With crown lengthening, both for aesthetic and retentive purposes, one of the most frequently asked questions is, "can it be done with a gingivectomy?" The answer to this question depends on two factors: the position of the bone and the amount of attached gingiva.
Everyone would like to do crown lengthening with a gingivectomy. It is much easier and quicker. It doesn't matter if the gingivectomy is to be done with a knife or a laser. The criteria are still the same.
Factor #1, Is it necessary to remove bone? By definition, if you have to remove bone to increase the crown length, then a gingivectomy will Not work. It will be necessary to open a flap. Chisels and burs won't work through the gingiva. The new lasers that remove bone may be an exception, but one has to be careful. Frequently, the teeth that require aesthetic crown lengthening are in individuals where the teeth suffered from altered active eruption, and there is a thick ledge of bone on the facial. Using a laser through the sulcus will create a crater next to the tooth in this thick ledge of bone which will not give the best aesthetic result now and may create a periodontal problem later.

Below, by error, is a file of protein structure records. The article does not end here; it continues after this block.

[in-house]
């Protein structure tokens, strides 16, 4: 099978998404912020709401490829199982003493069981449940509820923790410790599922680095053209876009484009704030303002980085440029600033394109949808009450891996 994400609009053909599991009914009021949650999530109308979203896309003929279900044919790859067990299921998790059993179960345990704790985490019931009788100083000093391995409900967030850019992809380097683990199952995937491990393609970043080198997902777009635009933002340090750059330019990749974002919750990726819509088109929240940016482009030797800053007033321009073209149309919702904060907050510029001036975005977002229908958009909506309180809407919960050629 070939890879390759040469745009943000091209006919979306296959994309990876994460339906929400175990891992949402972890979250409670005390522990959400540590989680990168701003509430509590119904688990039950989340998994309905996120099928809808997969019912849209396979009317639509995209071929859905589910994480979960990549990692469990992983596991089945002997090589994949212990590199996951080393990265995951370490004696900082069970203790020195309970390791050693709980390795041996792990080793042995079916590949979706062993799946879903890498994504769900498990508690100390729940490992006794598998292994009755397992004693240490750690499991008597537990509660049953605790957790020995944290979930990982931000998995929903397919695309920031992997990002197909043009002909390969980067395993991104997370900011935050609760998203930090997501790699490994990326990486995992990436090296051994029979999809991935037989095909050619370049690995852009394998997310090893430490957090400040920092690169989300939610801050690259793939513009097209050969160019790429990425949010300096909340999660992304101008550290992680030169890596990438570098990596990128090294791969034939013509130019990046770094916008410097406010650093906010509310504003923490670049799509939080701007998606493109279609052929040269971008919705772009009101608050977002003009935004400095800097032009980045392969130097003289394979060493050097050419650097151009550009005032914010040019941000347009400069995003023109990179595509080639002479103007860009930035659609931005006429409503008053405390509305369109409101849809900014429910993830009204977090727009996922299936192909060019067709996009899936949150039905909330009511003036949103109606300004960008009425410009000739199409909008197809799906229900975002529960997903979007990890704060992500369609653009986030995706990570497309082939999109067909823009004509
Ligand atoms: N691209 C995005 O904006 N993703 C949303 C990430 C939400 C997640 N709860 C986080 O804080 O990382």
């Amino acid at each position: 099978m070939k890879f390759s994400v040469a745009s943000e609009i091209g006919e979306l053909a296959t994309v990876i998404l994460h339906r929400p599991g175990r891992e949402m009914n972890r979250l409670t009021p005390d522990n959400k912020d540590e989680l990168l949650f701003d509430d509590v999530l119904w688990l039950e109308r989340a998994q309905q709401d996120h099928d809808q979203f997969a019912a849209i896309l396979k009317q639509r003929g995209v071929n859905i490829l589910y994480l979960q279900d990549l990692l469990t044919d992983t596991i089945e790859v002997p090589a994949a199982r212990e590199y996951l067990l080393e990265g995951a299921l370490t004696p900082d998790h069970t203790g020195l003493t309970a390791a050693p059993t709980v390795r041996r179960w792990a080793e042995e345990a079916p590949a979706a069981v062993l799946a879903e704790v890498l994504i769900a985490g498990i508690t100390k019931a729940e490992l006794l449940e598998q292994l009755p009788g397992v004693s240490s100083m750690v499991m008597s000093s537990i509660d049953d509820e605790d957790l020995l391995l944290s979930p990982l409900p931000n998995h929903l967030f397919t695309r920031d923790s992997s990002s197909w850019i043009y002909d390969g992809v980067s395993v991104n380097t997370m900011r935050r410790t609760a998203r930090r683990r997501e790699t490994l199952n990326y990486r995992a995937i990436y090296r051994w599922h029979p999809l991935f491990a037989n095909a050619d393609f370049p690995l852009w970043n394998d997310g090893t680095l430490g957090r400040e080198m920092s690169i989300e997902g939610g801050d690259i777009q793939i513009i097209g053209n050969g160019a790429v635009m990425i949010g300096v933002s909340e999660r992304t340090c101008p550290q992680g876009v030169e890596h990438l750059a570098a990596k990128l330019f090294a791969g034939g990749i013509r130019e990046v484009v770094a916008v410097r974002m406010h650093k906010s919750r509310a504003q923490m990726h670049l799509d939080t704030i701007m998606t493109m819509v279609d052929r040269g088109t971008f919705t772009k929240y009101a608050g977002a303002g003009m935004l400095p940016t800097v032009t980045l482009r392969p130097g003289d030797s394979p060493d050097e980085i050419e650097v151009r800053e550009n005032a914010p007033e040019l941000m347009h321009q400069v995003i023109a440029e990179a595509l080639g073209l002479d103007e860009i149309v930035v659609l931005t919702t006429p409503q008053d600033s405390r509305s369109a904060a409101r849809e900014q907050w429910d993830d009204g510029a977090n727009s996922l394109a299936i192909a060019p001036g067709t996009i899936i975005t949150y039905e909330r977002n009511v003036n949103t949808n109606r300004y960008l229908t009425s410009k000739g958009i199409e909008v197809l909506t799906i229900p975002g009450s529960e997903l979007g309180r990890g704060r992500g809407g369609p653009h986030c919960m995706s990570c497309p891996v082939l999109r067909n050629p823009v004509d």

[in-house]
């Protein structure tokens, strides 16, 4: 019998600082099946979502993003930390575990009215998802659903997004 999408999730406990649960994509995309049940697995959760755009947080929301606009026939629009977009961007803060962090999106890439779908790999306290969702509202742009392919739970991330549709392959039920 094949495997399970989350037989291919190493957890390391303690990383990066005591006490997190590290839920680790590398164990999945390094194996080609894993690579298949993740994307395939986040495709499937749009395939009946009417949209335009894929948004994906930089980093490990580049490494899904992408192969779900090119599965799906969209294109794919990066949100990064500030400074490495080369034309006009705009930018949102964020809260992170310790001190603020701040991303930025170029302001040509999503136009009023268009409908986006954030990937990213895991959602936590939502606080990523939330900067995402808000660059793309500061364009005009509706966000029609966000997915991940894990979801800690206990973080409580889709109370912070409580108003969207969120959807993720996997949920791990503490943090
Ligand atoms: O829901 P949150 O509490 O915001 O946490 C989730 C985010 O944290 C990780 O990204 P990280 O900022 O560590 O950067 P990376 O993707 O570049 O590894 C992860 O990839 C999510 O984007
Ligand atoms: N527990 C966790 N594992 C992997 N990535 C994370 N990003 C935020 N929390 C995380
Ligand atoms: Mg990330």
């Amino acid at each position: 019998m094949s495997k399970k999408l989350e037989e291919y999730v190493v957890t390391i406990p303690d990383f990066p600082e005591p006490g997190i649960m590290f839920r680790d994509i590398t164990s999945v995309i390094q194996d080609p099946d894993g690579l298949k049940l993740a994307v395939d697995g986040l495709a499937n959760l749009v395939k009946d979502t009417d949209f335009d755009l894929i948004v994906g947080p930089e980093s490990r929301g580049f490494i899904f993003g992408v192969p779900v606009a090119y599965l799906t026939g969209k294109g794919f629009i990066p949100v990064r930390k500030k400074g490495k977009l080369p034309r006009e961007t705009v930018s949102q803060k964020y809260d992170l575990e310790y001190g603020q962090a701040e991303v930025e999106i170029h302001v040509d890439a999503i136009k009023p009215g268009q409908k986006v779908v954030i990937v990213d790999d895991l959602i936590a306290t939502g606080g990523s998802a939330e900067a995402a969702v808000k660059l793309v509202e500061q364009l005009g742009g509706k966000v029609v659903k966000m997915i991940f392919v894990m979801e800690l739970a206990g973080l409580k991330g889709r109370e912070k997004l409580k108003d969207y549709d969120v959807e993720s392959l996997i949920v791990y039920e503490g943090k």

Factor #2, Is there enough attached gingiva? We always want to leave keratinized, attached gingiva on the facial of the tooth. How much is open to some debate but you probably want to leave at least a millimeter. So if the proposed increased crown length requires removal of all of the facial attached gingiva, then a gingivectomy won't work. Again, it will be necessary to elevate a flap and move it apically.
So gingivectomy only works when there is lots of attached gingiva, and it is not necessary to remove bone. This is true whether the crown lengthening is for aesthetics, only on the facial, or it is for retention and involves going completely around the tooth.
So how do we measure attached gingiva and how do we determine the position of the crest of bone? We’ll talk about this in the next posting.